The CUPRA Formentor e-HYBRID offers fun as well as electric driving capability, it looks good, and it has a practical SUV body style.
CUPRA is a new brand from SEAT – a CUPRA model is a more sporty version of a SEAT, which is already supposed to be sporty. And the Formentor is an SUV, and the e-HYBRID model is a plug-in hybrid, so this car ticks a lot of boxes – sporty, SUV and (partially) electric.
We think the CUPRA Formentor e-HYBRID looks great. It feels as though the design – as well as the engineering – of many Volkswagen Group models such as from SEAT and Skoda have had to fit in with fairly strict corporate guidelines over recent years, but the designers of the CUPRA Formentor appear to have been given some creative licence in the sporty design department. The Formentor is also practical thanks to its SUV body, with a boot capacity of 345 litres.
The interior is more obviously based on other SEAT models, but the styling is lifted by a few unique Cupra details such as the steering wheel.
The engine is standard Volkswagen Group – a 1.4-litre TSI petrol unit with a 6-speed automatic transmission. This is mated to a 116PS electric motor powered by a 12.8 kWh lithium-ion battery.
First things first, you can get a good driving position in the CUPRA Formentor e-HYBRID (which is not always the case with an SUV). Gone is any form of old-fashioned traditional gear lever, its place is a small, stubby selector. You can use this to select S mode, and there’s the ability to change gears manually using the steering-wheel mounted paddles.
It only takes a few corners to establish that the Formentor is fun – it goes round bends very nicely, and the ride is decent on smooth roads. The Formentor is also quiet and refined on the motorway. All this is despite the low profile tyres (which look great, but one wheel picked up a dent by simply driving over a pothole).
The main issue with the driving experience is that there’s a total of 400Nm of torque going through the front wheels. This is too much for the tyres to handle when accelerating out of wet junctions – there’s wheelspin and torque steer. This is particularly evident in Cupra drive mode (when there’s also a sporty simulated noise). This sort of torque really needs all-wheel drive rather than front-wheel drive to ensure decent traction.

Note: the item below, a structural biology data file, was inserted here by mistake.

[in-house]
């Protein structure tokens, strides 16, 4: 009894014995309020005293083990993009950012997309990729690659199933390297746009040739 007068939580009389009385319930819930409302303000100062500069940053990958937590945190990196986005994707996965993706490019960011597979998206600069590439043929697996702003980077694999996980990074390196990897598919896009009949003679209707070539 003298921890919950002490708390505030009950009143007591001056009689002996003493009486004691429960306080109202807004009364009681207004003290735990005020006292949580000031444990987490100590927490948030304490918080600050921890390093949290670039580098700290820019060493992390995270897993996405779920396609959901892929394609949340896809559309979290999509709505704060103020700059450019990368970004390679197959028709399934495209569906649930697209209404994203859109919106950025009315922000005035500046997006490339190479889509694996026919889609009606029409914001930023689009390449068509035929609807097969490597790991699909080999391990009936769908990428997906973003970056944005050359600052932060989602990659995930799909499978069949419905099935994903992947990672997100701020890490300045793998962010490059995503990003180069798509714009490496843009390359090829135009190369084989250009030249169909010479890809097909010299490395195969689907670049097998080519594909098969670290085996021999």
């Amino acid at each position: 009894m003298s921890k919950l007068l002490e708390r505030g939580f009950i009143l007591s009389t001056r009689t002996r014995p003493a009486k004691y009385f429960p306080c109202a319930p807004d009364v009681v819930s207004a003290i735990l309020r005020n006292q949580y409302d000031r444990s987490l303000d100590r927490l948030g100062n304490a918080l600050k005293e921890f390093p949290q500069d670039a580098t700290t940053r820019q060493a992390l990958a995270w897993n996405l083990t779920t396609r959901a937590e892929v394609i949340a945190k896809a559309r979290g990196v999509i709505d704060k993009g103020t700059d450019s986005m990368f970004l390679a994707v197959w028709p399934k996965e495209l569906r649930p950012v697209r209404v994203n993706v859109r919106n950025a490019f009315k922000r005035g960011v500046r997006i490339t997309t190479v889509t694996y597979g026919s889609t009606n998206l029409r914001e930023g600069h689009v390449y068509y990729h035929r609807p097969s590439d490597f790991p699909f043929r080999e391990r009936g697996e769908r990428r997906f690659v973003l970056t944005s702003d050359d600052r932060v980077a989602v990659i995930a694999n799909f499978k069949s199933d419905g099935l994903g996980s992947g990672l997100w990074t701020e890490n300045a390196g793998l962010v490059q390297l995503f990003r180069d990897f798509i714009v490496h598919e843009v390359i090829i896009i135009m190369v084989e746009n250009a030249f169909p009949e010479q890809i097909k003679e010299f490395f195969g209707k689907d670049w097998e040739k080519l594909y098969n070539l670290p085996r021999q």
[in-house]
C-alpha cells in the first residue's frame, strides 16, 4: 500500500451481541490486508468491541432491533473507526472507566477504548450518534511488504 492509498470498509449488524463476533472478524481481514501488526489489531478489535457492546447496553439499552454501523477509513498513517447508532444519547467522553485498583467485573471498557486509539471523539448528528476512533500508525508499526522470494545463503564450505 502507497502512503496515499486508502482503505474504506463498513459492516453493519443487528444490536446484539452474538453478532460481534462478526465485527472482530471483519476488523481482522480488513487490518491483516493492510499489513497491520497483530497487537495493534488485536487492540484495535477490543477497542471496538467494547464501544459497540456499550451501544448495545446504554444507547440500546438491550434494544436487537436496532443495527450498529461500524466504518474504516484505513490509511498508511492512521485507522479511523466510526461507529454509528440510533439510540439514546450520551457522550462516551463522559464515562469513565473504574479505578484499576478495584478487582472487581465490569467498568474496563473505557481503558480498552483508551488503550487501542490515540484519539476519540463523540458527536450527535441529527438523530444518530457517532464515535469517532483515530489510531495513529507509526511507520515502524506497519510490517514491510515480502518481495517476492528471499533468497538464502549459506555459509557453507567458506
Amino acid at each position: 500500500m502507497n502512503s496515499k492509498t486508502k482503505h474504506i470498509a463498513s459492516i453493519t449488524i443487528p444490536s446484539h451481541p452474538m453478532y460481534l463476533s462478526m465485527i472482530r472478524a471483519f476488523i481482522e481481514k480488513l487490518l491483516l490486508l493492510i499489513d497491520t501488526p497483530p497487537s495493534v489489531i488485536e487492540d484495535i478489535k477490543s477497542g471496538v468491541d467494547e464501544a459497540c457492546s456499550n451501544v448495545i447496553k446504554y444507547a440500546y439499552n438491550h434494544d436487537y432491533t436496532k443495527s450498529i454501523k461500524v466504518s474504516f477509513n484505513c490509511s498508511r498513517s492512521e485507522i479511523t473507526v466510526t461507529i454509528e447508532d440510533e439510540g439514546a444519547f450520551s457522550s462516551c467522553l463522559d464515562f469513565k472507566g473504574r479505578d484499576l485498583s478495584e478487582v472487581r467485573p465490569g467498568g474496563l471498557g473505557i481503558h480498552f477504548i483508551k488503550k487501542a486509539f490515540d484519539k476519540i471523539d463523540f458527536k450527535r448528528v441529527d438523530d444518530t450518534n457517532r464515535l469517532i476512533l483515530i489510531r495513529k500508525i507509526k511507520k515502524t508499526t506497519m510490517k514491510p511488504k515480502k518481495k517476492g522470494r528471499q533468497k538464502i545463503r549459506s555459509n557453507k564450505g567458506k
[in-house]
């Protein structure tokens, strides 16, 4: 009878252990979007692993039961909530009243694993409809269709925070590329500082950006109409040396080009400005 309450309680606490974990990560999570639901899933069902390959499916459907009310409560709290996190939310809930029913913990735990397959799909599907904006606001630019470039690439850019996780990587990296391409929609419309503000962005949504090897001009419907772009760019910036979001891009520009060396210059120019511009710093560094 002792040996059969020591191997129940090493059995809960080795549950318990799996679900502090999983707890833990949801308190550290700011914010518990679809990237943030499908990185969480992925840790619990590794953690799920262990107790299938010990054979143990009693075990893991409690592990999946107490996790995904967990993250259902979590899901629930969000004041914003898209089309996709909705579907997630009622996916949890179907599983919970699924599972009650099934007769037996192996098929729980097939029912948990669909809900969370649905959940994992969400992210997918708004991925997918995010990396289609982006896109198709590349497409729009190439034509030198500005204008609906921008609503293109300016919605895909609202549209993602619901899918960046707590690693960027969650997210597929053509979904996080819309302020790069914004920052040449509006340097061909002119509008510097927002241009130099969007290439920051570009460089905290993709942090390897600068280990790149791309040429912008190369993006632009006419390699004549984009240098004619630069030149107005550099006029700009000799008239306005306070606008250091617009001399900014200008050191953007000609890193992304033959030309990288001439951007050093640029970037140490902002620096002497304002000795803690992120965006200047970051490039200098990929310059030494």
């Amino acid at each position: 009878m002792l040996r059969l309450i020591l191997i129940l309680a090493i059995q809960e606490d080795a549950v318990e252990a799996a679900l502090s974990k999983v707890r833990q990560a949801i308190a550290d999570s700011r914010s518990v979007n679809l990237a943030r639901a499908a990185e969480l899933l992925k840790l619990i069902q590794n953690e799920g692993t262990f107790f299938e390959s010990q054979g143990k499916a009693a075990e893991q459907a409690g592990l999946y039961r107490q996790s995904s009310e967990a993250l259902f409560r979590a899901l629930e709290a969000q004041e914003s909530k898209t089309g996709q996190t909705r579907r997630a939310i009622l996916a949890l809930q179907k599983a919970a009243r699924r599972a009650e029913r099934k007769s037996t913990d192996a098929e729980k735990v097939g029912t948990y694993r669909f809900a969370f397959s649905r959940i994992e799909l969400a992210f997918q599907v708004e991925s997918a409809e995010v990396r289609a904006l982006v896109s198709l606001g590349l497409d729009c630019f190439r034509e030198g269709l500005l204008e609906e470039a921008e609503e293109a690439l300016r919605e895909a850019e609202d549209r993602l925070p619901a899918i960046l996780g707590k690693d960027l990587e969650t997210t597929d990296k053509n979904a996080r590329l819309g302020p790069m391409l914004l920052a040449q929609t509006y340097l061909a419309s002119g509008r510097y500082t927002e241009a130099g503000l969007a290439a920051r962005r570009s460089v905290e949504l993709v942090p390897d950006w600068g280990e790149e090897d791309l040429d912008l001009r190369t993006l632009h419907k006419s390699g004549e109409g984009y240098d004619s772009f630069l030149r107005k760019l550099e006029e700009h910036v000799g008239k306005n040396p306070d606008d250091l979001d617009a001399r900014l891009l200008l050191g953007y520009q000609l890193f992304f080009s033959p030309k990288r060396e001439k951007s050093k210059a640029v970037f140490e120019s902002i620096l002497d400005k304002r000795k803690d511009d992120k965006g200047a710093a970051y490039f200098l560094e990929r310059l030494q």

The Formentor starts on electric power, and seems to stay on electric power (‘e-mode’) most of the time rather than switching to petrol – and you can even drive on electric in Cupra drive mode, which is good.
Talking of drive modes – which are Comfort, Sport, Cupra and Individual (no Eco!) – if you look for a drive mode switch on the dashboard, you won’t find one, as this is hidden away in the (large) touchscreen. And it’s not just the drive modes that are hidden away in here, it’s the hybrid modes (hybrid or e-mode). And the climate controls (you have to press the fan button to be able to change where the heating and ventilation comes from). And the lane departure warning system controls are also in the touchscreen. Overall, despite there being virtually no physical buttons to press, there’s too much button-pressing for basic car controls via the touchscreen – something that is fashionable with many Volkswagen Group cars at the moment.
Aside from it being really important for drivers to be able to easily press a button to ensure the car is on electric rather than on petrol power, it’s also important to see how many miles of electric range you have left – something that the Formentor doesn’t show on the instrument display, despite the display being very configurable (although it does give a percentage figure, and, yes, you can delve into the touchscreen to find this).
The CUPRA Formentor e-HYBRID has an official electric range of 34 miles, combined fuel economy of 176.6-188.3 mpg, and CO2 emissions of 33 g/km. In the real-world, the Formentor was delivering around 27 miles on electric power (and 376 miles in total on petrol and electric). Getting close to the 176.6-188.3 mpg would obviously depend on driving the car primarily on electric power; after a week of mixed driving we averaged 47.0mpg, which is probably slightly better than we would expect from a petrol-engined model.
The CUPRA Formentor e-HYBRID should take around three and a half hours to fully charge at a home using a 3.6kW wallbox.
The CUPRA Formentor e-HYBRID VZ1 245PS DSG costs £38,625, and very unusually, our test car had no options. Our VZ1 test car had the following standard equipment over and above the V2 trim: 19″ ‘Exclusive’ machined sport matte black / silver alloy wheels, manually-adjusted black bucket seats, rear diffuser with single exhaust pipe on each side, and dynamic chassis control. The full trim range is: V1, V2, VZ1, VZ2, VZ3, VZ Edition.
The CUPRA Formentor e-HYBRID looks good, it has a practical body style, it’s fun to drive, and you can also drive it on electric power. So it offers the best of both worlds – fun and efficiency. However the front tyres can’t handle all the torque that goes through them under enthusiastic acceleration, so an all-wheel drive model would offer better traction. But the main thing that spoils the driving experience is having lots of key controls for the hybrid system, drive modes and heating and ventilation hidden away in the touchscreen. So although the Formentor e-HYBRID has the capability to deliver electric driving, it’s likely that the number of electric miles driven in the real-world will be less because the hybrid controls are hidden away. The CUPRA Formentor e-HYBRID gets a Green Car Guide rating of 7/10.